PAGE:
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Steve liked Celia from the moment they met. But following a clash with her boss, Raelene Beagle-Thorpe, Minister for employment, he finds himself on national television branded as Australia's biggest dole bludger. Now Steve has to prove to Celia, to himself, and to the whole country, that there's more to him than meets the eye. With a little help from his friends, he might just do it. As long as he can keep his best friend Frank away for Annie, Celia's little sister... and protect Frank's cousin Dom, from Tony, the insane local crime lord to whom Dom owes money... and prevent Theo, and enterprising neighbour, from throwing himself in front of a car to collect insurance. Mate there's just got to be an easier way to meet chicks.Written by
When the Department of Employment supervisor stamps the benefit form 'SUSPENDED" and hands it back to Steve, although it is shown upside down, the name at the top-right of the form is not Steve's but his friend Theo's (most noticeable in the remastered widescreen version). See more »
I believe that you are what you eat and by tomorrow I plan to be you.
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Energetic but not enough to cover the lack of consistent laughs
Steve is a Greek man living in Australia since his family emigrated there many years prior. Since being teased as a `Wog Boy' in school, he has decided to live a Wog boy and be proud of his heritage. A run in with the Minister for Education sees him portrayed on tv as a dole sponger, however, when he goes on the show to defend himself he comes off the better and becomes famous. The Minister employs Steve to help develop new policies on unemployment, but is that all she is after?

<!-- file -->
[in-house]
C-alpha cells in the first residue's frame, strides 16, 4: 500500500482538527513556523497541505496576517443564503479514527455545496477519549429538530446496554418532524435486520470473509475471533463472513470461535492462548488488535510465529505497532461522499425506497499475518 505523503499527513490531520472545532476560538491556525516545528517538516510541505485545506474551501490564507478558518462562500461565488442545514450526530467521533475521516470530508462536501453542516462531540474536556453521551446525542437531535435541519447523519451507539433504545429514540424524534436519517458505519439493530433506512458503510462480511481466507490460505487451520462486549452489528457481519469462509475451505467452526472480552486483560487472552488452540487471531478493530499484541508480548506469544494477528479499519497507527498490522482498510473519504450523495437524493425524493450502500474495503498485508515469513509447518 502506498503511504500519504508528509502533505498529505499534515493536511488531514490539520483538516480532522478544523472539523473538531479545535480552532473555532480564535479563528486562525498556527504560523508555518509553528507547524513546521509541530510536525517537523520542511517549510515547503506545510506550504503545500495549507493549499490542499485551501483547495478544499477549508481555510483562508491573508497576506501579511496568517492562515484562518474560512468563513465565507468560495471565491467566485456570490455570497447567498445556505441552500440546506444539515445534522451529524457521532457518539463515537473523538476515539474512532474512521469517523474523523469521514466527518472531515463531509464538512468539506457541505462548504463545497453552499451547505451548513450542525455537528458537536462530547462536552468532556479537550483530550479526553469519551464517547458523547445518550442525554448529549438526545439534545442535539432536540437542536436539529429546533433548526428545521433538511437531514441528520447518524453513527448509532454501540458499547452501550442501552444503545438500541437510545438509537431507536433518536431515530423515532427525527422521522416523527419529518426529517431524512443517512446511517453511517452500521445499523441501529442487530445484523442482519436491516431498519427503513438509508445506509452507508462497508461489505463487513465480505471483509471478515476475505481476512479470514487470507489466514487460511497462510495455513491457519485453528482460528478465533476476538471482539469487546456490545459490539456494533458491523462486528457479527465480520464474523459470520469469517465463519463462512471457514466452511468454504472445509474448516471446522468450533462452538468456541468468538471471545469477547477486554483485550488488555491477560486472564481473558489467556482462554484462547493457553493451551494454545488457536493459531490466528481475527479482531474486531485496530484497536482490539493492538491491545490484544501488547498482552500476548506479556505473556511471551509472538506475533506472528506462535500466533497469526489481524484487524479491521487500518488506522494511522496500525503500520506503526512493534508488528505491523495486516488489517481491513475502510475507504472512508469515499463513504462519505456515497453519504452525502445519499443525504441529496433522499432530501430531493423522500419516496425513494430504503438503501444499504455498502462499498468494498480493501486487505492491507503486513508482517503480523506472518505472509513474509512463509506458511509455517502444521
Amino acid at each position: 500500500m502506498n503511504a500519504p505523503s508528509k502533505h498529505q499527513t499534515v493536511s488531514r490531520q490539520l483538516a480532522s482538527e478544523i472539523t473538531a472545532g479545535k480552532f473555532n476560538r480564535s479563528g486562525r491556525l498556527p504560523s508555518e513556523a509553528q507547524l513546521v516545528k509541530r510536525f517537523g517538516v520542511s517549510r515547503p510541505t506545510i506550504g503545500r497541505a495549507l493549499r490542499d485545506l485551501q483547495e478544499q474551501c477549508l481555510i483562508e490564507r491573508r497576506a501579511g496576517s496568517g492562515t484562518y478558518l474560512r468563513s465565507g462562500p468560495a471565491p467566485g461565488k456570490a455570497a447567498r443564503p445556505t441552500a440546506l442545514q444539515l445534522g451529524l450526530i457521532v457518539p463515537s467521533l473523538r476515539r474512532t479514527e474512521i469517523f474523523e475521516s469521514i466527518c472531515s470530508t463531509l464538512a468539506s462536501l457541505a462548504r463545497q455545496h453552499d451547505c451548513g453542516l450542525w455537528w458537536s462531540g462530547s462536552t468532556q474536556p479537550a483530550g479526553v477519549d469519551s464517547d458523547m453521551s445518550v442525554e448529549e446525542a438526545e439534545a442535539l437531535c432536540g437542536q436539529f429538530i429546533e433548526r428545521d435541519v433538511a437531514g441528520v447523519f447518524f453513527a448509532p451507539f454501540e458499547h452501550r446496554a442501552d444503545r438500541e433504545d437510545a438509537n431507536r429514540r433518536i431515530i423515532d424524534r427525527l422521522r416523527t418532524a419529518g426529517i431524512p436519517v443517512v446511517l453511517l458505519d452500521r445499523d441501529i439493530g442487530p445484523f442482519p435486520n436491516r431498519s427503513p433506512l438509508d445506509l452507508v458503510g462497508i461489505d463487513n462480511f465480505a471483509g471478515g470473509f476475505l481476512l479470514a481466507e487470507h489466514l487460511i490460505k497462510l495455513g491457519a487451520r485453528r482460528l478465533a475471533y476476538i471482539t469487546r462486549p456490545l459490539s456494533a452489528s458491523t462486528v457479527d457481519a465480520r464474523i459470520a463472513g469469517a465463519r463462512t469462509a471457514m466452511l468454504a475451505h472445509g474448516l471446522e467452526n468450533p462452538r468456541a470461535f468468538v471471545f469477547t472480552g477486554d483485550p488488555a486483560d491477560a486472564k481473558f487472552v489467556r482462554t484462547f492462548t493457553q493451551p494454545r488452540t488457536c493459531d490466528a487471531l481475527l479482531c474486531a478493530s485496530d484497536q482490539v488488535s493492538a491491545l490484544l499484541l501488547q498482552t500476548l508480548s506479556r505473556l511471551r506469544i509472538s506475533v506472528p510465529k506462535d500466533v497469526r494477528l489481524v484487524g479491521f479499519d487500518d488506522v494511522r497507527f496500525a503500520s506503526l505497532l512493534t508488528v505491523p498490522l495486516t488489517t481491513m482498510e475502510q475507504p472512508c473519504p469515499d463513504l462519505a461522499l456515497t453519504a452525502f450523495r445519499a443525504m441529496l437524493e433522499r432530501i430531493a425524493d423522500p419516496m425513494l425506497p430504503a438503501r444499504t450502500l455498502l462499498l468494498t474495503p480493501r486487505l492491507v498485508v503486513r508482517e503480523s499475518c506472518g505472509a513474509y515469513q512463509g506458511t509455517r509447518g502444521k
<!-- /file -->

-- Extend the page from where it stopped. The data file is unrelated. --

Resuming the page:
I was drawn to the film by the unusual title it is not often you see a film that has a racist term in the title, and I assumed I could get all worked up about it in a Daily Mail type of way. Sadly for my middle-class rage, this film has so much self mocking energy that it is impossible to be offended by it. The downside of all this energy is that it doesn't manage to cover the fact that the film itself isn't actually very funny. The plot is, well, pointless, which leaves it only with ethnic stereotypes from which to draw it's humour.
These stereotypes are actually pretty funny at times, but I suggest this film will generally appeal to those who identified with My Big Fat Greek Wedding. Outside of these the film has little to do and fills it's time with shouting and hand waving to keep the energy high. I enjoyed watching it as I was coming off a bad day of food poisoning and needed something silly and energetic to raise my spirits but I must admit that I did notice that I wasn't actually laughing very much at all.
The cast are pretty good I guess, despite all being cartoon characters in one way or another. Giannopoulos is enjoyable as Steve and seems natural in the role, a side effect of writing it I suppose, but most of the rest fall into one ethnic stereotype or another.
Overall this has energy and is silly if that is what you want. If you have a background similar to these characters then you may get more from it. But it is hard not to notice just how few actual laughs there are in the 90 minutes.
5 of 10 people found this review helpful.
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